Looks like I get a vacation!

Bo Eder

Platinum Member
Thanks coronavirus and basic human panicking!

I was driving into work today (and it was pouring rain, not a day you want to be doing an hour drive on a freeway in California), and found out during my drive time that Disney announced it would close both California theme parks on Saturday, March 14th for about two weeks.

I like to hope that without guests in the parks, we could actually get alot of maintenance stuff done and fix things that really need to be fixed, but a decision hasn't been made on how we're gonna do that. I expect to get a call tomorrow telling me what I'll be doing for the next two weeks, but right now everything is up in the air. Part of me wants those of us who can work, to work, but OTOH, having all the employees at work doing stuff kinda' negates the whole "getting this virus under control" bit, doesn't it?

We'll see how we're doing in a couple of weeks!
 

Anduin

Pioneer Member
“Flatten the curve,” is supposedly the approach. Not stopping the virus, just slowing its spread.

The city I live in is all but shutting down as of midnight tonight. Toilet paper, of all things, seems to high on the hoarders’ lists.

Stay safe!
 

BacteriumFendYoke

Platinum Member
We've got an extensive home-working plan in my department. I work in IT for a University and we had a team meeting on Wednesday discussing our requirements for a home office setup. I'm getting a laptop (I have nine computers - none of them have a valid Windows 10 licence), a monitor, a phone and some powerline ethernet adapters for the phone and I've sorted my study out.

The downside is that today we had two of my team working from home as a trial, one guy out on the other side of town and one guy on leave - so it was down to two of us to manage our drop-in and do the rest of our job. Loads of old laptops were presented and people were asking me left, right and centre to set it up so they could remotely work. Usual panic. Our manager is convinced it will happen, it's just a case of when rather than if.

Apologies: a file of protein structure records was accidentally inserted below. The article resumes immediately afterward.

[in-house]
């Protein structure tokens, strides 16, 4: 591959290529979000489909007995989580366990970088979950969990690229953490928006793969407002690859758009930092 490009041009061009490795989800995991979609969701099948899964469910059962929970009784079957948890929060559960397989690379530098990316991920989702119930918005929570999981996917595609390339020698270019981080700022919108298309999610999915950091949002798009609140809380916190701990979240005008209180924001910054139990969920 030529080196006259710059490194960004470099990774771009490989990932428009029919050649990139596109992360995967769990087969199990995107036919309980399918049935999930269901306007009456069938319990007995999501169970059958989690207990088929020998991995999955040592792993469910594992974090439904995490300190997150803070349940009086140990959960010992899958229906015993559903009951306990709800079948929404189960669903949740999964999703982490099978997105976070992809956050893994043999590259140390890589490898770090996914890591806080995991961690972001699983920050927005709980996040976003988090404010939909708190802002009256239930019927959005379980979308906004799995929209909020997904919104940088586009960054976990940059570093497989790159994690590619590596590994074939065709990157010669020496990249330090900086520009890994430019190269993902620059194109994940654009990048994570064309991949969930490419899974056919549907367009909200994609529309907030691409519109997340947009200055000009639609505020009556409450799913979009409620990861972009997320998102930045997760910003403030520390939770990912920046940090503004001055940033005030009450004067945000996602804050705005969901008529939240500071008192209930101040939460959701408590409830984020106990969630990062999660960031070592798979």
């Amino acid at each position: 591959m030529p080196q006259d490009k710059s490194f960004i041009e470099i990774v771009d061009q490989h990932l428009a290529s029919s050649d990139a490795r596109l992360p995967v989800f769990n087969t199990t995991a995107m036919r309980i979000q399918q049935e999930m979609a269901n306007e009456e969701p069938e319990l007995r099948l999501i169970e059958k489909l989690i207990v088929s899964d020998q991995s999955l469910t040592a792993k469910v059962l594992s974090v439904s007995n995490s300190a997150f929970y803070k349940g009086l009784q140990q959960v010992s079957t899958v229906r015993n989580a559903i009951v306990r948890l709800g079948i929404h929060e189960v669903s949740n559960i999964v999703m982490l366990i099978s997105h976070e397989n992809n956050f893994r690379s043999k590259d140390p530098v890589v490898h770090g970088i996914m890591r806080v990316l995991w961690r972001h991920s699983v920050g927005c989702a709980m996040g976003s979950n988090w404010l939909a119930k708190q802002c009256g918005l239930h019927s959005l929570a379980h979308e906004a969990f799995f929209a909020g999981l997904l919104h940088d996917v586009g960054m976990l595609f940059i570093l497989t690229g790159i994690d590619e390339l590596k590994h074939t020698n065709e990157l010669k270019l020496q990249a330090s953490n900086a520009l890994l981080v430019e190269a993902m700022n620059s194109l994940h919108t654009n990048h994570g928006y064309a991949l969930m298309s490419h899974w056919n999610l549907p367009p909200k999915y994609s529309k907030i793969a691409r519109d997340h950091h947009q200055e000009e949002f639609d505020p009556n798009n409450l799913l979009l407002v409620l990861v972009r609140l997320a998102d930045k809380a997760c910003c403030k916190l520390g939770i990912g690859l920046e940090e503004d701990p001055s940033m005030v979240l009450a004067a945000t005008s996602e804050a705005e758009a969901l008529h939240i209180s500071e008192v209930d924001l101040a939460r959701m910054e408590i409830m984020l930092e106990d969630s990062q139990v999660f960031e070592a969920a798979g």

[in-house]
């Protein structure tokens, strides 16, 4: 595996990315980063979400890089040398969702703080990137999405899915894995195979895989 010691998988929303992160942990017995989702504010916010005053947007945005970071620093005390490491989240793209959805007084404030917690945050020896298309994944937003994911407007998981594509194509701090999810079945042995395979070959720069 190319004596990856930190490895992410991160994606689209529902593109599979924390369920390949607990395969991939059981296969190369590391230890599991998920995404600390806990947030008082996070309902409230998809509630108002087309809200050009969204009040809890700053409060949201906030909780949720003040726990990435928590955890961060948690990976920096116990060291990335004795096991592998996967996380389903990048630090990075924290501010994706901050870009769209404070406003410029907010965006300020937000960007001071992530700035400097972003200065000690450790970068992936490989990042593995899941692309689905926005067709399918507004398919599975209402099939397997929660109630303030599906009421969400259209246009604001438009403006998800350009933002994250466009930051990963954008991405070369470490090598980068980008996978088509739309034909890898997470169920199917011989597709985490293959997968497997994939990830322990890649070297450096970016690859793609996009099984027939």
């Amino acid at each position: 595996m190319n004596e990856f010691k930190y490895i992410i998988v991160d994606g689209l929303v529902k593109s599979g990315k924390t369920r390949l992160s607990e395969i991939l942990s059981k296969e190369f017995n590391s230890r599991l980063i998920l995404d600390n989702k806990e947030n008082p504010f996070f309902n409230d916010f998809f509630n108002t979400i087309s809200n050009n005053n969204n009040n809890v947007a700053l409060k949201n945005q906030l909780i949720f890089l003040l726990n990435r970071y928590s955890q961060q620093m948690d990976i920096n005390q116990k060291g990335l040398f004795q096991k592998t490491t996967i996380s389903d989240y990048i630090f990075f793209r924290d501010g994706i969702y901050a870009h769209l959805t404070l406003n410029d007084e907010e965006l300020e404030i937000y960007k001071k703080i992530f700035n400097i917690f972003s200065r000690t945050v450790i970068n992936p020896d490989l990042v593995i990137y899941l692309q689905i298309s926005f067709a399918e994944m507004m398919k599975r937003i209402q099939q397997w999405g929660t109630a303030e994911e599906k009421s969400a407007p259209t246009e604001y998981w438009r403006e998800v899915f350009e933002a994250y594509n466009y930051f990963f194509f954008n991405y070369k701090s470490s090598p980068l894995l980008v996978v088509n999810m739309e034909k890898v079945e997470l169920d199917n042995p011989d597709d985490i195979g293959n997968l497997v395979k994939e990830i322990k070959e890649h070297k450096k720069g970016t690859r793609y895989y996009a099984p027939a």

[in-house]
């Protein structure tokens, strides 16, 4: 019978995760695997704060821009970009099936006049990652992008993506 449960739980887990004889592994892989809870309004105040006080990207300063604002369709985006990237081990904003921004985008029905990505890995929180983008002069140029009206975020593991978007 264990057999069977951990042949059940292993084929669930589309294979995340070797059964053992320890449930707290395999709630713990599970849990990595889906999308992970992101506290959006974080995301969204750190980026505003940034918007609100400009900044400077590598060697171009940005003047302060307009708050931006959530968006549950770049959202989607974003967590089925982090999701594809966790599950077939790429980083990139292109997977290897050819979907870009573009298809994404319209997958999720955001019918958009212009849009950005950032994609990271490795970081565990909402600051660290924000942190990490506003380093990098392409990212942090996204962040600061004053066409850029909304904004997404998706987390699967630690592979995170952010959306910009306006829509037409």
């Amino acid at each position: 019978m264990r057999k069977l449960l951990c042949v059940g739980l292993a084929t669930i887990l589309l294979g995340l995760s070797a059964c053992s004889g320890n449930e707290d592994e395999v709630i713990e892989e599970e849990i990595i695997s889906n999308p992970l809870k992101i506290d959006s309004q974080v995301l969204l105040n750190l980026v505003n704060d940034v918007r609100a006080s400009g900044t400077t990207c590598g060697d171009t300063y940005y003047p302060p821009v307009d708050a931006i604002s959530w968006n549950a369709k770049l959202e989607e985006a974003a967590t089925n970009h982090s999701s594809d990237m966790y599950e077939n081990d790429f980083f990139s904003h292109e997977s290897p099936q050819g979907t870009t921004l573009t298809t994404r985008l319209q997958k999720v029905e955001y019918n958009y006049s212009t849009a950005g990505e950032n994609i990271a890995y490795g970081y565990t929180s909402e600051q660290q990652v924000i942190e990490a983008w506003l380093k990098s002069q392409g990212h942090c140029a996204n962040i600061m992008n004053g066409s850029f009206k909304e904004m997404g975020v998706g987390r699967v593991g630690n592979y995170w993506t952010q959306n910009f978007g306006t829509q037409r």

On the plus side, I get to walk my dog at lunchtime and it might also open discussions about regular working from home in the future if our productivity isn't too affected - which I suspect it won't be after the initial settling-in period.
 

rhumbagirl

Senior Member
“Flatten the curve,” is supposedly the approach. Not stopping the virus, just slowing its spread.

The city I live in is all but shutting down as of midnight tonight. Toilet paper, of all things, seems to high on the hoarders’ lists.

Stay safe!
I think this is what the American response is looking like:

Assume everyone is going to become infected - 327 million Americans, therefore no testing (or little testing) is needed, especially since the treatment is the same for flu.

Ask everyone to stay in home now to delay the rise in cases, in the hopes that the 16%*** of Americans who are at risk (pre-existing conditions, elderly) will need healthcare not all at the same time (i.e. a flatter demand on healthcare resources).

If you assume everyone is going to get it, then you don’t need to screen, no need for testing. But they want to test to determine the death rate. So they will only test if symptomatic. Those in low risk group, will recover in their own homes on their own, and won’t be tested at all. No one will know about them. They won’t show up in the statistics at all.

If they don't build makeshift hospitals like China did, then consider impact of cross-infection with regular hospital patients with pre-existing conditions.

***Pulled out of my a## until I get more information
EDIT: Apparently my a## is correct: :)
 
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Xstr8edgtnrdrmrX

Well-known member
same here in my high school and middle schools...